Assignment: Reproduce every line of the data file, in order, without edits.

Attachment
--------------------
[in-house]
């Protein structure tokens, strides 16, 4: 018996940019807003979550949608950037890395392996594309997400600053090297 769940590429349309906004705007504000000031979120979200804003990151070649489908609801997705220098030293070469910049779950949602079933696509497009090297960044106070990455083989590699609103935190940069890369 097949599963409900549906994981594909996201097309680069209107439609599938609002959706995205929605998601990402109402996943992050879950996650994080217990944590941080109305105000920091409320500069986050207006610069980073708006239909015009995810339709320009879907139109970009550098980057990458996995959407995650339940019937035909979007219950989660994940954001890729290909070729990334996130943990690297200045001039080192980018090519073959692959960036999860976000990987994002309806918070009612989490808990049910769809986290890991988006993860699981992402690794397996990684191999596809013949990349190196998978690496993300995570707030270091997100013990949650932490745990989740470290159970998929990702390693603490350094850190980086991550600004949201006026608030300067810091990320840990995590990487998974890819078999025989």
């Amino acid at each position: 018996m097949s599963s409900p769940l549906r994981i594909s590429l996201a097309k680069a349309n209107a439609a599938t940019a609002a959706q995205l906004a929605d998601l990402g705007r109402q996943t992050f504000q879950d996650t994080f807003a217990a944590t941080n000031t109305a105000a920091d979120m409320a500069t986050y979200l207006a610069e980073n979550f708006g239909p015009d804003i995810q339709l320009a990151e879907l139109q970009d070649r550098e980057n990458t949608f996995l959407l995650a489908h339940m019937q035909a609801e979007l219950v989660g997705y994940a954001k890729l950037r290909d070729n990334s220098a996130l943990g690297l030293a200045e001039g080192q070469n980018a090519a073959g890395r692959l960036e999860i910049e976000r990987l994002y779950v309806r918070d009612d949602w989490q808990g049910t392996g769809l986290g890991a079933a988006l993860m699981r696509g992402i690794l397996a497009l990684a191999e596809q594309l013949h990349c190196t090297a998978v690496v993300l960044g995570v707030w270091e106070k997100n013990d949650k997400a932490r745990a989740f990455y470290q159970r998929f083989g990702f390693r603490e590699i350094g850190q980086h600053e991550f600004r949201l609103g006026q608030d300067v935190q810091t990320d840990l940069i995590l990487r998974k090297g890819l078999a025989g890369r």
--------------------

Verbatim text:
[in-house]
């Protein structure tokens, strides 16, 4: 018996940019807003979550949608950037890395392996594309997400600053090297 769940590429349309906004705007504000000031979120979200804003990151070649489908609801997705220098030293070469910049779950949602079933696509497009090297960044106070990455083989590699609103935190940069890369 097949599963409900549906994981594909996201097309680069209107439609599938609002959706995205929605998601990402109402996943992050879950996650994080217990944590941080109305105000920091409320500069986050207006610069980073708006239909015009995810339709320009879907139109970009550098980057990458996995959407995650339940019937035909979007219950989660994940954001890729290909070729990334996130943990690297200045001039080192980018090519073959692959960036999860976000990987994002309806918070009612989490808990049910769809986290890991988006993860699981992402690794397996990684191999596809013949990349190196998978690496993300995570707030270091997100013990949650932490745990989740470290159970998929990702390693603490350094850190980086991550600004949201006026608030300067810091990320840990995590990487998974890819078999025989």
């Amino acid at each position: 018996m097949s599963s409900p769940l549906r994981i594909s590429l996201a097309k680069a349309n209107a439609a599938t940019a609002a959706q995205l906004a929605d998601l990402g705007r109402q996943t992050f504000q879950d996650t994080f807003a217990a944590t941080n000031t109305a105000a920091d979120m409320a500069t986050y979200l207006a610069e980073n979550f708006g239909p015009d804003i995810q339709l320009a990151e879907l139109q970009d070649r550098e980057n990458t949608f996995l959407l995650a489908h339940m019937q035909a609801e979007l219950v989660g997705y994940a954001k890729l950037r290909d070729n990334s220098a996130l943990g690297l030293a200045e001039g080192q070469n980018a090519a073959g890395r692959l960036e999860i910049e976000r990987l994002y779950v309806r918070d009612d949602w989490q808990g049910t392996g769809l986290g890991a079933a988006l993860m699981r696509g992402i690794l397996a497009l990684a191999e596809q594309l013949h990349c190196t090297a998978v690496v993300l960044g995570v707030w270091e106070k997100n013990d949650k997400a932490r745990a989740f990455y470290q159970r998929f083989g990702f390693r603490e590699i350094g850190q980086h600053e991550f600004r949201l609103g006026q608030d300067v935190q810091t990320d840990l940069i995590l990487r998974k090297g890819l078999a025989g890369r």